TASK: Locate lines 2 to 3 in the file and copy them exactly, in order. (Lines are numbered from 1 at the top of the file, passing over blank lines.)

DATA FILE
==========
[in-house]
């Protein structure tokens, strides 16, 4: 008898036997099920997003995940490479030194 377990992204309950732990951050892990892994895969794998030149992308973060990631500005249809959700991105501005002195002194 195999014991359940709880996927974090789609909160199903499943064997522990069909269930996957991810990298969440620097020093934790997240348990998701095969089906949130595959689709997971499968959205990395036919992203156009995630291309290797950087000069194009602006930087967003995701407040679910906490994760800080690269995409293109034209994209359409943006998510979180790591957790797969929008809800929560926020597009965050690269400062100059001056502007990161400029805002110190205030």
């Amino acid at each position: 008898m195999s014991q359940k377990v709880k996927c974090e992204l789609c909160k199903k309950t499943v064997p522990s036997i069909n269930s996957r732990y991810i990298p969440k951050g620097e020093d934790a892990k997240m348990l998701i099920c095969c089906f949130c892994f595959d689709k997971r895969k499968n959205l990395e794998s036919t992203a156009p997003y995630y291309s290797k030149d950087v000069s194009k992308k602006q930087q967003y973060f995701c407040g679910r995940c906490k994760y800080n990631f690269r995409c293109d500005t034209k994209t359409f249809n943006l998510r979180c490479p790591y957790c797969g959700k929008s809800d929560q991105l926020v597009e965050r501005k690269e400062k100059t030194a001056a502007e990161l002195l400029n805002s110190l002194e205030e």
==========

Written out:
């Protein structure tokens, strides 16, 4: 008898036997099920997003995940490479030194 377990992204309950732990951050892990892994895969794998030149992308973060990631500005249809959700991105501005002195002194 195999014991359940709880996927974090789609909160199903499943064997522990069909269930996957991810990298969440620097020093934790997240348990998701095969089906949130595959689709997971499968959205990395036919992203156009995630291309290797950087000069194009602006930087967003995701407040679910906490994760800080690269995409293109034209994209359409943006998510979180790591957790797969929008809800929560926020597009965050690269400062100059001056502007990161400029805002110190205030």
């Amino acid at each position: 008898m195999s014991q359940k377990v709880k996927c974090e992204l789609c909160k199903k309950t499943v064997p522990s036997i069909n269930s996957r732990y991810i990298p969440k951050g620097e020093d934790a892990k997240m348990l998701i099920c095969c089906f949130c892994f595959d689709k997971r895969k499968n959205l990395e794998s036919t992203a156009p997003y995630y291309s290797k030149d950087v000069s194009k992308k602006q930087q967003y973060f995701c407040g679910r995940c906490k994760y800080n990631f690269r995409c293109d500005t034209k994209t359409f249809n943006l998510r979180c490479p790591y957790c797969g959700k929008s809800d929560q991105l926020v597009e965050r501005k690269e400062k100059t030194a001056a502007e990161l002195l400029n805002s110190l002194e205030e």